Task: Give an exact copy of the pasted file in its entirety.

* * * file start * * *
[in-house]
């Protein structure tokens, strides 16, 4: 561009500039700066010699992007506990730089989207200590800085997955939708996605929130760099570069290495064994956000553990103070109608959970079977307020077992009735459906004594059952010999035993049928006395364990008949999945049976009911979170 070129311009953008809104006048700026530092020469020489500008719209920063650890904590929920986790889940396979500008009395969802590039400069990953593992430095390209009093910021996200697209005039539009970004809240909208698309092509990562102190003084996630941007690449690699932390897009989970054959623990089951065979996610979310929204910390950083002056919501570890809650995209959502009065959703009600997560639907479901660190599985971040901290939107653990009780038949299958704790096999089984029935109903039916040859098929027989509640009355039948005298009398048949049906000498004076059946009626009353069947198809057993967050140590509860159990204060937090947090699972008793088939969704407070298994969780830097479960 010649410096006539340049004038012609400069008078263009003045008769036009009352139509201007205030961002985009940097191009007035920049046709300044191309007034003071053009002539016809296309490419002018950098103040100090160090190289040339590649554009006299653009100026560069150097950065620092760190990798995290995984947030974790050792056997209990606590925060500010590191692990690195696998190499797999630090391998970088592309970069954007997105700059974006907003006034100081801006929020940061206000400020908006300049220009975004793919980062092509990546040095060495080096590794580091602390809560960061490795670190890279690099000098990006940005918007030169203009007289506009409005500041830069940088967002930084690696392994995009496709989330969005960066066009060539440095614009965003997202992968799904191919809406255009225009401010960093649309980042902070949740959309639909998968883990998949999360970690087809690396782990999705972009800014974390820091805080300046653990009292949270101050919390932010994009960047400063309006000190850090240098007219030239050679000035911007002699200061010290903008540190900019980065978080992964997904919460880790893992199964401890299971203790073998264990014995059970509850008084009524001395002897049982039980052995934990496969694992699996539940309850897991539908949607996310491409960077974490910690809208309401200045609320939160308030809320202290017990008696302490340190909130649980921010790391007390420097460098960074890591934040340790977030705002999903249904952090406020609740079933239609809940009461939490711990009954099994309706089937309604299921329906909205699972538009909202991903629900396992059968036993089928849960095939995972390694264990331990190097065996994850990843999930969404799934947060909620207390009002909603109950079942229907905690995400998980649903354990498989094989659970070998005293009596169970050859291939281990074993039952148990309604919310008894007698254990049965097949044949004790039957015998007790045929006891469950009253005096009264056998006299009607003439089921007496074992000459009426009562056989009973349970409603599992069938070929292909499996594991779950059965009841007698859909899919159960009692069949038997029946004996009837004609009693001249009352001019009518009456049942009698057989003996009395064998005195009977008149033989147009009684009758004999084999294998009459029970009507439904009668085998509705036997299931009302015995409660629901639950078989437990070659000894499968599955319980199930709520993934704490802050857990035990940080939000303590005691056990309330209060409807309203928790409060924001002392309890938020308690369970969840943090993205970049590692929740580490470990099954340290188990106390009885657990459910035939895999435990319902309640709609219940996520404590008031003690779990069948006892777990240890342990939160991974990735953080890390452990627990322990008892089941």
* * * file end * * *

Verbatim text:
[in-house]
């Protein structure tokens, strides 16, 4: 561009500039700066010699992007506990730089989207200590800085997955939708996605929130760099570069290495064994956000553990103070109608959970079977307020077992009735459906004594059952010999035993049928006395364990008949999945049976009911979170 070129311009953008809104006048700026530092020469020489500008719209920063650890904590929920986790889940396979500008009395969802590039400069990953593992430095390209009093910021996200697209005039539009970004809240909208698309092509990562102190003084996630941007690449690699932390897009989970054959623990089951065979996610979310929204910390950083002056919501570890809650995209959502009065959703009600997560639907479901660190599985971040901290939107653990009780038949299958704790096999089984029935109903039916040859098929027989509640009355039948005298009398048949049906000498004076059946009626009353069947198809057993967050140590509860159990204060937090947090699972008793088939969704407070298994969780830097479960 010649410096006539340049004038012609400069008078263009003045008769036009009352139509201007205030961002985009940097191009007035920049046709300044191309007034003071053009002539016809296309490419002018950098103040100090160090190289040339590649554009006299653009100026560069150097950065620092760190990798995290995984947030974790050792056997209990606590925060500010590191692990690195696998190499797999630090391998970088592309970069954007997105700059974006907003006034100081801006929020940061206000400020908006300049220009975004793919980062092509990546040095060495080096590794580091602390809560960061490795670190890279690099000098990006940005918007030169203009007289506009409005500041830069940088967002930084690696392994995009496709989330969005960066066009060539440095614009965003997202992968799904191919809406255009225009401010960093649309980042902070949740959309639909998968883990998949999360970690087809690396782990999705972009800014974390820091805080300046653990009292949270101050919390932010994009960047400063309006000190850090240098007219030239050679000035911007002699200061010290903008540190900019980065978080992964997904919460880790893992199964401890299971203790073998264990014995059970509850008084009524001395002897049982039980052995934990496969694992699996539940309850897991539908949607996310491409960077974490910690809208309401200045609320939160308030809320202290017990008696302490340190909130649980921010790391007390420097460098960074890591934040340790977030705002999903249904952090406020609740079933239609809940009461939490711990009954099994309706089937309604299921329906909205699972538009909202991903629900396992059968036993089928849960095939995972390694264990331990190097065996994850990843999930969404799934947060909620207390009002909603109950079942229907905690995400998980649903354990498989094989659970070998005293009596169970050859291939281990074993039952148990309604919310008894007698254990049965097949044949004790039957015998007790045929006891469950009253005096009264056998006299009607003439089921007496074992000459009426009562056989009973349970409603599992069938070929292909499996594991779950059965009841007698859909899919159960009692069949038997029946004996009837004609009693001249009352001019009518009456049942009698057989003996009395064998005195009977008149033989147009009684009758004999084999294998009459029970009507439904009668085998509705036997299931009302015995409660629901639950078989437990070659000894499968599955319980199930709520993934704490802050857990035990940080939000303590005691056990309330209060409807309203928790409060924001002392309890938020308690369970969840943090993205970049590692929740580490470990099954340290188990106390009885657990459910035939895999435990319902309640709609219940996520404590008031003690779990069948006892777990240890342990939160991974990735953080890390452990627990322990008892089941």